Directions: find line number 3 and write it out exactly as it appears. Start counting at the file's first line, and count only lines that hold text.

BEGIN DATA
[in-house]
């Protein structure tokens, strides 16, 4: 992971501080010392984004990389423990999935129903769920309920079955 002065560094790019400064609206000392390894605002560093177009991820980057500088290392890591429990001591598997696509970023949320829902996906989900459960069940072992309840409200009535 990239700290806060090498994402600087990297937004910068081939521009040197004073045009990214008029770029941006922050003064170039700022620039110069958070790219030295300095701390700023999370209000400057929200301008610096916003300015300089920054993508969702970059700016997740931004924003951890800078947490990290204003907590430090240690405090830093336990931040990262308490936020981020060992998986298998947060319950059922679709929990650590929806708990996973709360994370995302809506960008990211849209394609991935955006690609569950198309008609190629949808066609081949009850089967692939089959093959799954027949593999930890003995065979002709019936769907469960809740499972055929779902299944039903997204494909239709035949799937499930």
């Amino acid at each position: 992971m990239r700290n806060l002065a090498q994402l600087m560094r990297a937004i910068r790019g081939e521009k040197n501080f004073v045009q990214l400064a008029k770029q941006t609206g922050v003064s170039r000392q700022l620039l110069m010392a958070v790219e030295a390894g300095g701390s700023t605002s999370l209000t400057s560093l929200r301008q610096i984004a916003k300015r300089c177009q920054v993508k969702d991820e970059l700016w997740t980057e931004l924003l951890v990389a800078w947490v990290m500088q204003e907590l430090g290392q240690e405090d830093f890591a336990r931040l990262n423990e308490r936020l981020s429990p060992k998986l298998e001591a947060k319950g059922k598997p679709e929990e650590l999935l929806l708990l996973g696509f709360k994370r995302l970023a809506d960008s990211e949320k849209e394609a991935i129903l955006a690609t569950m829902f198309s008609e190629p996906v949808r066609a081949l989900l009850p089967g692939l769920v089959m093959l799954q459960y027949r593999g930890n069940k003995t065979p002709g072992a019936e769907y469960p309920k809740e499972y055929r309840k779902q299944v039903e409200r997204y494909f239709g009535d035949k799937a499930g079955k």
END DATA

């Amino acid at each position: 992971m990239r700290n806060l002065a090498q994402l600087m560094r990297a937004i910068r790019g081939e521009k040197n501080f004073v045009q990214l400064a008029k770029q941006t609206g922050v003064s170039r000392q700022l620039l110069m010392a958070v790219e030295a390894g300095g701390s700023t605002s999370l209000t400057s560093l929200r301008q610096i984004a916003k300015r300089c177009q920054v993508k969702d991820e970059l700016w997740t980057e931004l924003l951890v990389a800078w947490v990290m500088q204003e907590l430090g290392q240690e405090d830093f890591a336990r931040l990262n423990e308490r936020l981020s429990p060992k998986l298998e001591a947060k319950g059922k598997p679709e929990e650590l999935l929806l708990l996973g696509f709360k994370r995302l970023a809506d960008s990211e949320k849209e394609a991935i129903l955006a690609t569950m829902f198309s008609e190629p996906v949808r066609a081949l989900l009850p089967g692939l769920v089959m093959l799954q459960y027949r593999g930890n069940k003995t065979p002709g072992a019936e769907y469960p309920k809740e499972y055929r309840k779902q299944v039903e409200r997204y494909f239709g009535d035949k799937a499930g079955k």